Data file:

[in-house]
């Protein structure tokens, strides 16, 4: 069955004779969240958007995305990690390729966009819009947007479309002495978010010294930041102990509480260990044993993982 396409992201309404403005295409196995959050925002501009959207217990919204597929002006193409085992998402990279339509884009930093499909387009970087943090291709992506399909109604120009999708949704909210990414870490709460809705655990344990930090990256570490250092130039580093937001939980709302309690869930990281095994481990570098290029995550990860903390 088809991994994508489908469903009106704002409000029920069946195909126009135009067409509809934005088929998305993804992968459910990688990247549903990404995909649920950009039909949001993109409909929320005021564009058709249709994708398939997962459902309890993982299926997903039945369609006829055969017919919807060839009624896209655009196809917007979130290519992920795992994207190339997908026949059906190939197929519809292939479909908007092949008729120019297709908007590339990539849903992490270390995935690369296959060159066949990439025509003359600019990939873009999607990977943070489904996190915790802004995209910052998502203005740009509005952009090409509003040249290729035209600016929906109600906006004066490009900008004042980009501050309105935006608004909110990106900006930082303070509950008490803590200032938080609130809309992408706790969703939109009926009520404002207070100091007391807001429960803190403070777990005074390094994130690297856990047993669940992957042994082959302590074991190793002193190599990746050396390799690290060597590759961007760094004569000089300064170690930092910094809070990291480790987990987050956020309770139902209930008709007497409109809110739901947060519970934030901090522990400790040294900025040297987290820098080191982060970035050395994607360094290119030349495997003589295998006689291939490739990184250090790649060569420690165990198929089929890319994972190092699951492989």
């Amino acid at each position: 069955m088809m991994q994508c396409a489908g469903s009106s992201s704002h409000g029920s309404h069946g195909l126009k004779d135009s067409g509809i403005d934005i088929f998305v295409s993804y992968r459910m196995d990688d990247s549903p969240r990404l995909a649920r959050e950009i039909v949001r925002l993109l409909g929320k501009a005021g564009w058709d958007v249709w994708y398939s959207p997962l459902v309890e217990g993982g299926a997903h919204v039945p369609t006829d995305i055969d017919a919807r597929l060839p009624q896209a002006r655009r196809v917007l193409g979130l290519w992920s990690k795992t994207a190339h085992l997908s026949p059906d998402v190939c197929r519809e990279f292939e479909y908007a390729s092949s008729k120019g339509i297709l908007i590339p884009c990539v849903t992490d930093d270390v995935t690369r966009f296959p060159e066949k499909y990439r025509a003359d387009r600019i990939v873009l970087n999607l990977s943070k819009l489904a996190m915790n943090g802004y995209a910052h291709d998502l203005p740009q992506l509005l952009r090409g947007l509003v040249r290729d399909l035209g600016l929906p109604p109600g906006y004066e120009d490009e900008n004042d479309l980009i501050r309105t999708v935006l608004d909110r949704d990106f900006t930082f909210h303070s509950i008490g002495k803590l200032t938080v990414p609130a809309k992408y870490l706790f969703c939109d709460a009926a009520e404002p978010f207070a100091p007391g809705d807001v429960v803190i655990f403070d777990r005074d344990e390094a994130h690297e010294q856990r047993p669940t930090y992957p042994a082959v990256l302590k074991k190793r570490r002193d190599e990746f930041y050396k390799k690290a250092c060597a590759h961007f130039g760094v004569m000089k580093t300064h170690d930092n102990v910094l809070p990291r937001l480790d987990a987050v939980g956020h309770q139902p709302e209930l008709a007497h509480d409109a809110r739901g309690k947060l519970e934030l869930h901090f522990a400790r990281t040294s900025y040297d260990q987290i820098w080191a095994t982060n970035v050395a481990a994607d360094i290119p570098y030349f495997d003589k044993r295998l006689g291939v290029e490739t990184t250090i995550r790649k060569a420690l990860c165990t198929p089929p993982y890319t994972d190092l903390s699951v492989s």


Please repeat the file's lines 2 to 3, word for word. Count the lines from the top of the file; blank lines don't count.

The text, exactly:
């Protein structure tokens, strides 16, 4: 069955004779969240958007995305990690390729966009819009947007479309002495978010010294930041102990509480260990044993993982 396409992201309404403005295409196995959050925002501009959207217990919204597929002006193409085992998402990279339509884009930093499909387009970087943090291709992506399909109604120009999708949704909210990414870490709460809705655990344990930090990256570490250092130039580093937001939980709302309690869930990281095994481990570098290029995550990860903390 088809991994994508489908469903009106704002409000029920069946195909126009135009067409509809934005088929998305993804992968459910990688990247549903990404995909649920950009039909949001993109409909929320005021564009058709249709994708398939997962459902309890993982299926997903039945369609006829055969017919919807060839009624896209655009196809917007979130290519992920795992994207190339997908026949059906190939197929519809292939479909908007092949008729120019297709908007590339990539849903992490270390995935690369296959060159066949990439025509003359600019990939873009999607990977943070489904996190915790802004995209910052998502203005740009509005952009090409509003040249290729035209600016929906109600906006004066490009900008004042980009501050309105935006608004909110990106900006930082303070509950008490803590200032938080609130809309992408706790969703939109009926009520404002207070100091007391807001429960803190403070777990005074390094994130690297856990047993669940992957042994082959302590074991190793002193190599990746050396390799690290060597590759961007760094004569000089300064170690930092910094809070990291480790987990987050956020309770139902209930008709007497409109809110739901947060519970934030901090522990400790040294900025040297987290820098080191982060970035050395994607360094290119030349495997003589295998006689291939490739990184250090790649060569420690165990198929089929890319994972190092699951492989």
């Amino acid at each position: 069955m088809m991994q994508c396409a489908g469903s009106s992201s704002h409000g029920s309404h069946g195909l126009k004779d135009s067409g509809i403005d934005i088929f998305v295409s993804y992968r459910m196995d990688d990247s549903p969240r990404l995909a649920r959050e950009i039909v949001r925002l993109l409909g929320k501009a005021g564009w058709d958007v249709w994708y398939s959207p997962l459902v309890e217990g993982g299926a997903h919204v039945p369609t006829d995305i055969d017919a919807r597929l060839p009624q896209a002006r655009r196809v917007l193409g979130l290519w992920s990690k795992t994207a190339h085992l997908s026949p059906d998402v190939c197929r519809e990279f292939e479909y908007a390729s092949s008729k120019g339509i297709l908007i590339p884009c990539v849903t992490d930093d270390v995935t690369r966009f296959p060159e066949k499909y990439r025509a003359d387009r600019i990939v873009l970087n999607l990977s943070k819009l489904a996190m915790n943090g802004y995209a910052h291709d998502l203005p740009q992506l509005l952009r090409g947007l509003v040249r290729d399909l035209g600016l929906p109604p109600g906006y004066e120009d490009e900008n004042d479309l980009i501050r309105t999708v935006l608004d909110r949704d990106f900006t930082f909210h303070s509950i008490g002495k803590l200032t938080v990414p609130a809309k992408y870490l706790f969703c939109d709460a009926a009520e404002p978010f207070a100091p007391g809705d807001v429960v803190i655990f403070d777990r005074d344990e390094a994130h690297e010294q856990r047993p669940t930090y992957p042994a082959v990256l302590k074991k190793r570490r002193d190599e990746f930041y050396k390799k690290a250092c060597a590759h961007f130039g760094v004569m000089k580093t300064h170690d930092n102990v910094l809070p990291r937001l480790d987990a987050v939980g956020h309770q139902p709302e209930l008709a007497h509480d409109a809110r739901g309690k947060l519970e934030l869930h901090f522990a400790r990281t040294s900025y040297d260990q987290i820098w080191a095994t982060n970035v050395a481990a994607d360094i290119p570098y030349f495997d003589k044993r295998l006689g291939v290029e490739t990184t250090i995550r790649k060569a420690l990860c165990t198929p089929p993982y890319t994972d190092l903390s699951v492989s």